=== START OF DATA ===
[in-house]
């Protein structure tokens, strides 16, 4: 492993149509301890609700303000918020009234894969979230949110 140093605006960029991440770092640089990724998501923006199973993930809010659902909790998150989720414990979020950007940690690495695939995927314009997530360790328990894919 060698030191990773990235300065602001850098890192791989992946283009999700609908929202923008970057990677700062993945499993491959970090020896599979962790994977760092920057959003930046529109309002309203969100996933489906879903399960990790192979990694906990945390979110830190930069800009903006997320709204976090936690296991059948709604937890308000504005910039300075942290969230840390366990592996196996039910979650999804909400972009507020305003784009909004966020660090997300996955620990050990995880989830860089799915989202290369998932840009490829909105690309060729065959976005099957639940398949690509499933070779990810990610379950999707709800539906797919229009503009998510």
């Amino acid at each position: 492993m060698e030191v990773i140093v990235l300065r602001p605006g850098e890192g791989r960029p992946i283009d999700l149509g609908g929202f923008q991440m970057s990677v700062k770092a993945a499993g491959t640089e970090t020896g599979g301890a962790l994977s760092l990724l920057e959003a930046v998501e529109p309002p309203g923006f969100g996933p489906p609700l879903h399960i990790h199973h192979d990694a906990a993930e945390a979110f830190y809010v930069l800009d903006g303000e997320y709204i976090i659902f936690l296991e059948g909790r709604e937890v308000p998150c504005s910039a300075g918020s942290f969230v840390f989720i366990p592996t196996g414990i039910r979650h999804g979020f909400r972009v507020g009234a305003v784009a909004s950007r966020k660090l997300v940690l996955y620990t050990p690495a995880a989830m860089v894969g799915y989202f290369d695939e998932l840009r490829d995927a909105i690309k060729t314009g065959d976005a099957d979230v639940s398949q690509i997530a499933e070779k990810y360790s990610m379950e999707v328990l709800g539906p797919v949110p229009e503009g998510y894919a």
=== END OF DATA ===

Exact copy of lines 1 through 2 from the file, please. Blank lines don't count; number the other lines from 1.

[in-house]
């Protein structure tokens, strides 16, 4: 492993149509301890609700303000918020009234894969979230949110 140093605006960029991440770092640089990724998501923006199973993930809010659902909790998150989720414990979020950007940690690495695939995927314009997530360790328990894919 060698030191990773990235300065602001850098890192791989992946283009999700609908929202923008970057990677700062993945499993491959970090020896599979962790994977760092920057959003930046529109309002309203969100996933489906879903399960990790192979990694906990945390979110830190930069800009903006997320709204976090936690296991059948709604937890308000504005910039300075942290969230840390366990592996196996039910979650999804909400972009507020305003784009909004966020660090997300996955620990050990995880989830860089799915989202290369998932840009490829909105690309060729065959976005099957639940398949690509499933070779990810990610379950999707709800539906797919229009503009998510």